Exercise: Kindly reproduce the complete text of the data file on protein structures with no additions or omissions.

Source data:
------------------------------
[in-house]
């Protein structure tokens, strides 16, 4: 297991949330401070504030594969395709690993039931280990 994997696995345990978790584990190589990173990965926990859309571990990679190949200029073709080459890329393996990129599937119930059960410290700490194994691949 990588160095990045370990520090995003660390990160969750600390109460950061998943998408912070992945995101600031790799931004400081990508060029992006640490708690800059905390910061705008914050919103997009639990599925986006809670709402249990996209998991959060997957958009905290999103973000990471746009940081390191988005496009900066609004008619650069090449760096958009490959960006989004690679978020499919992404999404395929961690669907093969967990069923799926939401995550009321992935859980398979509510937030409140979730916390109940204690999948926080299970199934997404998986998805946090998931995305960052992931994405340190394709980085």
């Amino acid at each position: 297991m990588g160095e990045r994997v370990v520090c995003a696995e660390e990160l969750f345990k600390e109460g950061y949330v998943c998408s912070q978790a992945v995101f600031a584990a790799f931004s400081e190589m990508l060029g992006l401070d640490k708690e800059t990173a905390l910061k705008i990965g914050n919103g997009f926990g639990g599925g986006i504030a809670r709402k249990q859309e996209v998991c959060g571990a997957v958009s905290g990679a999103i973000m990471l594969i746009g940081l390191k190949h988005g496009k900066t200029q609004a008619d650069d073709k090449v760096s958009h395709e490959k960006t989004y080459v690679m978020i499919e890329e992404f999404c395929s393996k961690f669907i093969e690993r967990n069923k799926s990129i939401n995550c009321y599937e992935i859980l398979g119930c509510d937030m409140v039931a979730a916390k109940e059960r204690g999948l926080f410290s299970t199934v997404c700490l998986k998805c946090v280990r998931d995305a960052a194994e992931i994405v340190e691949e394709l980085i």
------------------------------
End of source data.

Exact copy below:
[in-house]
């Protein structure tokens, strides 16, 4: 297991949330401070504030594969395709690993039931280990 994997696995345990978790584990190589990173990965926990859309571990990679190949200029073709080459890329393996990129599937119930059960410290700490194994691949 990588160095990045370990520090995003660390990160969750600390109460950061998943998408912070992945995101600031790799931004400081990508060029992006640490708690800059905390910061705008914050919103997009639990599925986006809670709402249990996209998991959060997957958009905290999103973000990471746009940081390191988005496009900066609004008619650069090449760096958009490959960006989004690679978020499919992404999404395929961690669907093969967990069923799926939401995550009321992935859980398979509510937030409140979730916390109940204690999948926080299970199934997404998986998805946090998931995305960052992931994405340190394709980085």
């Amino acid at each position: 297991m990588g160095e990045r994997v370990v520090c995003a696995e660390e990160l969750f345990k600390e109460g950061y949330v998943c998408s912070q978790a992945v995101f600031a584990a790799f931004s400081e190589m990508l060029g992006l401070d640490k708690e800059t990173a905390l910061k705008i990965g914050n919103g997009f926990g639990g599925g986006i504030a809670r709402k249990q859309e996209v998991c959060g571990a997957v958009s905290g990679a999103i973000m990471l594969i746009g940081l390191k190949h988005g496009k900066t200029q609004a008619d650069d073709k090449v760096s958009h395709e490959k960006t989004y080459v690679m978020i499919e890329e992404f999404c395929s393996k961690f669907i093969e690993r967990n069923k799926s990129i939401n995550c009321y599937e992935i859980l398979g119930c509510d937030m409140v039931a979730a916390k109940e059960r204690g999948l926080f410290s299970t199934v997404c700490l998986k998805c946090v280990r998931d995305a960052a194994e992931i994405v340190e691949e394709l980085i």